We drive past the sign for the Naumkeag Estate about a dozen times each summer. It's on the road between Stockbridge, Mass., and Anne's parents' summer cottage, but we haven't stopped in for a visit in decades.
Last weekend a local newspaper reported that the 46-acre estate has nearly completed a $4.5 million restoration of its gardens. That seemed worth a look. As somebody who's always thinking about garden improvements, I was curious to see what you could for $4.5 million.
First the history. This Berkshires summer place was built in the 1880s as an escape from New York City by attorney Joseph Choate and his wife, Caroline, described by the estate as an artist and "a women's education activist." The estate was designed by architect Sanford White of the famous firm of McKim, Mead & White. The couple's daughter later donated it to the nation's first land preservation organization, The Trustees of Reservations, in 1958.
Time wore out some of the graces of this pleasure dome and to restore features such as the "Blue Steps," the Chinese Temple Garden, the Venetian style afternoon garden, and the graceful Linden Walk to their former glory (and to put a new cedar shingle roof on the 40-room 'cottage'), somebody raised a lot of money. In phases, over the last three years, most of the work has been completed. The Chinese Temple Garden, with its divinely blue-tile roof, is still in progress and under wraps.
But visitors can enjoy the rest of the estate's transformation, and revival, as we did last Saturday morning. We had lots of company, since the story in the Berkshire Eagle had just run that morning.
The roof of the three-season house (seen in the top photo) is a forest of gables and chimneys.
The upper terrace, giving views of the estate's lower gardens and open fields, is lined with a double row of strappingly healthy green giant arborvitae. All the new trees on the property, for that matter, looked stunningly happy to be there. They can't believe their luck.
We walked down to a lower lawn surrounding a pool [photo], with one of those European-style fishy fountain pieces in the center, and some members of our party took their first break on a bench nearby.
I went off by myself, dropping down another level to transverse a freshly laid out and planted rose garden. The curved, crisscrossing pattern of the pebbled paths was interesting, but the rose plants looked brand new and in need of time to bloom. We have about ten times as many roses blooming in our front yard; so does our neighbor across the street.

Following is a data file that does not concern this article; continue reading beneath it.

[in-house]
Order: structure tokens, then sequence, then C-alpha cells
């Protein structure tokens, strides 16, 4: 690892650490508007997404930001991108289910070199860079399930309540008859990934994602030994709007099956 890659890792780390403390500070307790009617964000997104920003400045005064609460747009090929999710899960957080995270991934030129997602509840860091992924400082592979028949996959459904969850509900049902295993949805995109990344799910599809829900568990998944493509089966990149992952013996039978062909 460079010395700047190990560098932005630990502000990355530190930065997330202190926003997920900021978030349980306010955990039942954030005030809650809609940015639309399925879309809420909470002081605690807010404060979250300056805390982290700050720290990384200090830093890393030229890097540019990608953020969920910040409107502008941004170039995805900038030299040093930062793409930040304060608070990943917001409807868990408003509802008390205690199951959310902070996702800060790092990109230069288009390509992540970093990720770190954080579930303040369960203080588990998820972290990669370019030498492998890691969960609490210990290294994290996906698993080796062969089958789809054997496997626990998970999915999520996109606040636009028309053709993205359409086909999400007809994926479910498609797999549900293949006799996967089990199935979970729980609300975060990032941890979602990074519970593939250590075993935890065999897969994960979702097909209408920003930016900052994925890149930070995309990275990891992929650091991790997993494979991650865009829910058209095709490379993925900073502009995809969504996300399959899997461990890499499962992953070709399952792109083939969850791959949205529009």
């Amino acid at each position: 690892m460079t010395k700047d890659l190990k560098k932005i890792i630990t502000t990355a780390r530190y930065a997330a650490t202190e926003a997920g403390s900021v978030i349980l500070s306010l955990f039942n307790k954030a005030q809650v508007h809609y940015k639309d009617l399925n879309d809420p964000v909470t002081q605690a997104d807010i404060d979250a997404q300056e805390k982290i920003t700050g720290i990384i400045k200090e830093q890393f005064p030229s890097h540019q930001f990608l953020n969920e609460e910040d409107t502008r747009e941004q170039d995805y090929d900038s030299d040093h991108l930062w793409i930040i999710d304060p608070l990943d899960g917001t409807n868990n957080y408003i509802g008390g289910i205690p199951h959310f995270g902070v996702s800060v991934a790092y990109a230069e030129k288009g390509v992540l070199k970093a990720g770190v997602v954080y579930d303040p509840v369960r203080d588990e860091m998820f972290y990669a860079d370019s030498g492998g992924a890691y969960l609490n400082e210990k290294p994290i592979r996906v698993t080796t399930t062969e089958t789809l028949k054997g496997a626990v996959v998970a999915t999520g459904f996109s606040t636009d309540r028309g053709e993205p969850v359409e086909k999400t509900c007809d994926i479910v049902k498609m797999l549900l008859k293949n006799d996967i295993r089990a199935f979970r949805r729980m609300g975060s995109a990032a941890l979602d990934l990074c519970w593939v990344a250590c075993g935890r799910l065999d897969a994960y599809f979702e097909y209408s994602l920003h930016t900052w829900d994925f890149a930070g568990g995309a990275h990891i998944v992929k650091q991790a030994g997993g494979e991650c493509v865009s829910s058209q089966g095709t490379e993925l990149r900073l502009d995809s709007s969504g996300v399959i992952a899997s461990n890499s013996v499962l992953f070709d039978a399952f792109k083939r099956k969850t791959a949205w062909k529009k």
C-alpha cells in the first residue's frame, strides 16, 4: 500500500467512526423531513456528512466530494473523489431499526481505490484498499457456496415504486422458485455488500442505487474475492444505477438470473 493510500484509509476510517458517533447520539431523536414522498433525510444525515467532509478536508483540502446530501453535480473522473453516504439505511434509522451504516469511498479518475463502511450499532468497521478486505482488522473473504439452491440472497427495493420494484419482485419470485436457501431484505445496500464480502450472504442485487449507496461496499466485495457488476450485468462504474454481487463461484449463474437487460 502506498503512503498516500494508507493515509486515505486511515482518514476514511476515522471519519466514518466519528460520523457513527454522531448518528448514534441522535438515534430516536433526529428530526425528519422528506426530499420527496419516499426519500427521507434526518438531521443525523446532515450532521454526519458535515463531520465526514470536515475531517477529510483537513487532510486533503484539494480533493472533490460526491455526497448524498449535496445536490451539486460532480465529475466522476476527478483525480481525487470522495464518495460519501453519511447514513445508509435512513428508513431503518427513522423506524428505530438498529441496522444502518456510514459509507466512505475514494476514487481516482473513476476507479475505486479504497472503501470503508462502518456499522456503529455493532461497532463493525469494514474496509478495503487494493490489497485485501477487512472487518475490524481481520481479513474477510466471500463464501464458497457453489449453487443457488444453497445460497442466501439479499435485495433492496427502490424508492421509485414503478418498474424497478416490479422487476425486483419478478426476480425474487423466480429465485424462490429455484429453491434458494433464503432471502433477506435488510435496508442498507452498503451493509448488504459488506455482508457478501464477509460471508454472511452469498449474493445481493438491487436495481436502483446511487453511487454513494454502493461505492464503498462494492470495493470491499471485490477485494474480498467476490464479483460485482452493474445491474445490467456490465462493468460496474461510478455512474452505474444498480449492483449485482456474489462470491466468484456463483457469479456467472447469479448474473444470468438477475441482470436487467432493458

The famous blue stairway distinguished by a steady flow of water streaming down its center -- and back up again, through the marvels of science -- is a tribute to pipes and modern engineering. And, I suspect, fund-raising, since replacing the original hardware and machinery no doubt consumed a big hunk of that impressive restoration budget. You can't capture the effect in a photograph. First, you walk a declining paved beside a narrowly channeled artificial spring. Then you descent the actual zig-zag stairway, Interrupted by landings, where water gathers in scooped-out, painted grottoes.
The blue stairway is the site's signature feature, the jewel in the estate's expansive grounds. It takes you down to the bottom of a hill where you're greeted by formal plantings, backed by open meadows with their wildflowers and cows; and beyond that the rising profile of the Berkshires, canted toward Monument Mountain.
The formal garden of flowering perennials have a just out of the box look to them as well, though the ranks of delphinium, a gay sky-blue bloomer, and white-flowering tall phlox will some day make a striking wall of color.
Other highlights include the Venetian style afternoon garden, cool, shady, paved, ornamented by petite formal plantings and brightly colored gondola poles. Its corner piece is an artistic something that looks like square urn ornamented with hieroglyphs.
Also, moving away from the house, a Chinese pagoda ringed with trees and large sculpted seashells.
And, the last look for me, the classical but airy linden walk or 'allee,' ringed with young trees, set off by a green bank lit in the August with flowering with purple Echinacea.
I can't wait to go back next year and see what's been added, what's grown in, and whether they actually do finish the Chinese Temple on schedule.